Dec 022020

Television has taught us that journalists and the police are always at odds with each other, sworn enemies who will never come to any kind of middle ground. The reporters are pushy and don’t care about anything but getting the story, and if they can throw a cop under the bus to get it, even better. For their part, the police in movies and television are necessarily wary of the press and often go out of their way to be rude to them. In reality, this may be true in some places, but not nearly to the extent that Hollywood would want us to believe.

In the small towns where I operated newspapers, I always had a very good relationship with the police. Part of that was because of my own background, and part was because I understood that there were times when they could not tell me something, and I respected that. I never believed that “the people’s right to know” was sacrosanct. There are times when the people can’t know all the details of a case until the investigation is over because there may be other people out there that law enforcement is still looking for.

In my newspaper in the White Mountains of Arizona, the police chiefs of the towns of Pinetop-Lakeside and Show Low were friends of mine, and we shared a mutual respect. We were also all three into classic cars and belonged to the same car club. At the time, one of those police chiefs had a red Corvette. I don’t remember the exact year, but it was a nice one. For my part, I had a red 1969 Corvette Stingray that looked like it was doing 100 miles an hour sitting still.

I’ve been known to have a lead foot at times, and more than once, an officer has lit me up just to remind me to slow it down a little bit. There is no question about it, there were times when I deserved a ticket, but I got by with a finger pointed at me and a shake of the head no. I remember once when that led to a funny story.

The police chief and I were having lunch one day when one of his officers, who was off duty, came into the restaurant with his wife and kids. Once they were seated, the officer, who was also a friend, came over to the table and looked at me, and said, “Chief, you’ve got to tell your buddy to slow it down. I clocked him doing 57 in a 45 mile per hour zone last night in his Vette.”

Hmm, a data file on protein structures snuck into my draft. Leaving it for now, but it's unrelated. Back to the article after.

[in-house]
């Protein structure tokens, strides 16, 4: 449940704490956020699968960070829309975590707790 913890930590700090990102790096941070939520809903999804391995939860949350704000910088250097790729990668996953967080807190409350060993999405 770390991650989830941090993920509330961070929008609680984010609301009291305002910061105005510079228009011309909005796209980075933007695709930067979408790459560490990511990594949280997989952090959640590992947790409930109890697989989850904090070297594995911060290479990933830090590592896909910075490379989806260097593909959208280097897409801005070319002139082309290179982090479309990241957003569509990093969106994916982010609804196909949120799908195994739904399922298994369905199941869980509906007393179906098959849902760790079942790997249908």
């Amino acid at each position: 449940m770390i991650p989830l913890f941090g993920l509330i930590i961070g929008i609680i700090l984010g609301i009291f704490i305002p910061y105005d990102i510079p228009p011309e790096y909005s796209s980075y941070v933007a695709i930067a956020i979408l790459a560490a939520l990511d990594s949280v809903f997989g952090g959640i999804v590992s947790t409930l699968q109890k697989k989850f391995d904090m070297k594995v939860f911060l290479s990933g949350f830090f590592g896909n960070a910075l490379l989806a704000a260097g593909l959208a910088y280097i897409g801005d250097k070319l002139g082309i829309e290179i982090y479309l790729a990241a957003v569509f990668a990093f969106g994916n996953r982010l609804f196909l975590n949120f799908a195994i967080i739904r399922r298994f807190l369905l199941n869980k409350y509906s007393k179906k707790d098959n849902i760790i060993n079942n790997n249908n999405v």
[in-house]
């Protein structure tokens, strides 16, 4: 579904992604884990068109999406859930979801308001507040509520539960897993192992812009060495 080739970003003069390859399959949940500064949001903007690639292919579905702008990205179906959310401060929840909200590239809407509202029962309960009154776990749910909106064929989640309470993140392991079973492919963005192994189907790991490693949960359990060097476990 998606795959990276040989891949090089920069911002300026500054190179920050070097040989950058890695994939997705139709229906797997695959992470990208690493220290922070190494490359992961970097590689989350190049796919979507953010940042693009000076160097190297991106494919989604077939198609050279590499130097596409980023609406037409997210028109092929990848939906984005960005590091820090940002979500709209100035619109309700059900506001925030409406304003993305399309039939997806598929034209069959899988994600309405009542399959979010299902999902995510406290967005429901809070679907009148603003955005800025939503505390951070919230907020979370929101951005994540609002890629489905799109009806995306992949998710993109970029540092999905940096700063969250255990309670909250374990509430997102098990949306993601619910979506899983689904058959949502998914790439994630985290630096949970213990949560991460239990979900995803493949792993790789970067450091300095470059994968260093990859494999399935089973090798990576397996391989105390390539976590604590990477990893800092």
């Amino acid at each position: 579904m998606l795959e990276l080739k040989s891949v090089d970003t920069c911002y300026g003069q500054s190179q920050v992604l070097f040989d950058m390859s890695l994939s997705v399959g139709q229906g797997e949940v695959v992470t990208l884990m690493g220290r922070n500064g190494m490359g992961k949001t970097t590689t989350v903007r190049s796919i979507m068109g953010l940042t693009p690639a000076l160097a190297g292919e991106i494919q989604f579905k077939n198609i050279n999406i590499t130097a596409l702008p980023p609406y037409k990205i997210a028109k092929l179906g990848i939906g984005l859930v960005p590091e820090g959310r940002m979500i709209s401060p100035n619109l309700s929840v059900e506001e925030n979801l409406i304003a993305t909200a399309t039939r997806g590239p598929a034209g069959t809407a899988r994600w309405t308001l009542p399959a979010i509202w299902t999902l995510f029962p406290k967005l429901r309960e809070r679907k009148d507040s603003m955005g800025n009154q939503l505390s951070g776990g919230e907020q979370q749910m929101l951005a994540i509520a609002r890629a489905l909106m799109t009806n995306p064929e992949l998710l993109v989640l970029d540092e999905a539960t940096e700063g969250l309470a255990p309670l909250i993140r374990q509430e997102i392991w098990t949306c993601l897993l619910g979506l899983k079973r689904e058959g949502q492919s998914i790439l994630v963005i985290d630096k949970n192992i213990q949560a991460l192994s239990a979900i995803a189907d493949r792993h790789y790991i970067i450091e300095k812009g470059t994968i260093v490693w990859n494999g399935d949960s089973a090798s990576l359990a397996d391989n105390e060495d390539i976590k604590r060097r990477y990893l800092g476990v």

The chief looked at me, and I shook my head and said, “It wasn’t me. My Corvette hasn’t been out of the garage in a week.” The chief knew me enough to know that I wouldn’t lie about that, so then the officer looked at him and said, “Boss, I guess you’re the one that needs to slow it down.” Shaking his head, the chief said he had not been in his Corvette in several days.

The officer stared at both of us and realized that he had let the opportunity to write a perfectly good ticket slip through his fingers. He said next time he would get close enough to run the license plate. The police chief laughed and said that if it was my car, to write me up anyhow. I was going to mention the time he blew my doors off when I was doing 75 out on U.S. Highway 60, but I didn’t. You never know when you’re gonna need a favor from the boys in blue.

Thought For The Day – Do you want to know the secret to making your lover go “mmm mmm mmm” all night long? It’s duct tape

Nick Russell

World-Famous, New York Times Best Selling Author, and All-Around Nice Guy!

  2 Responses to “Newspaper Days – The Red Corvette”

  1. Great way to start my day. LOL!

  2. Nick just got a brand new Amazon Fire HD 10 early present to myself.
    Waiting to use it with your new e-book.
    An upgrade from Fire HD 8

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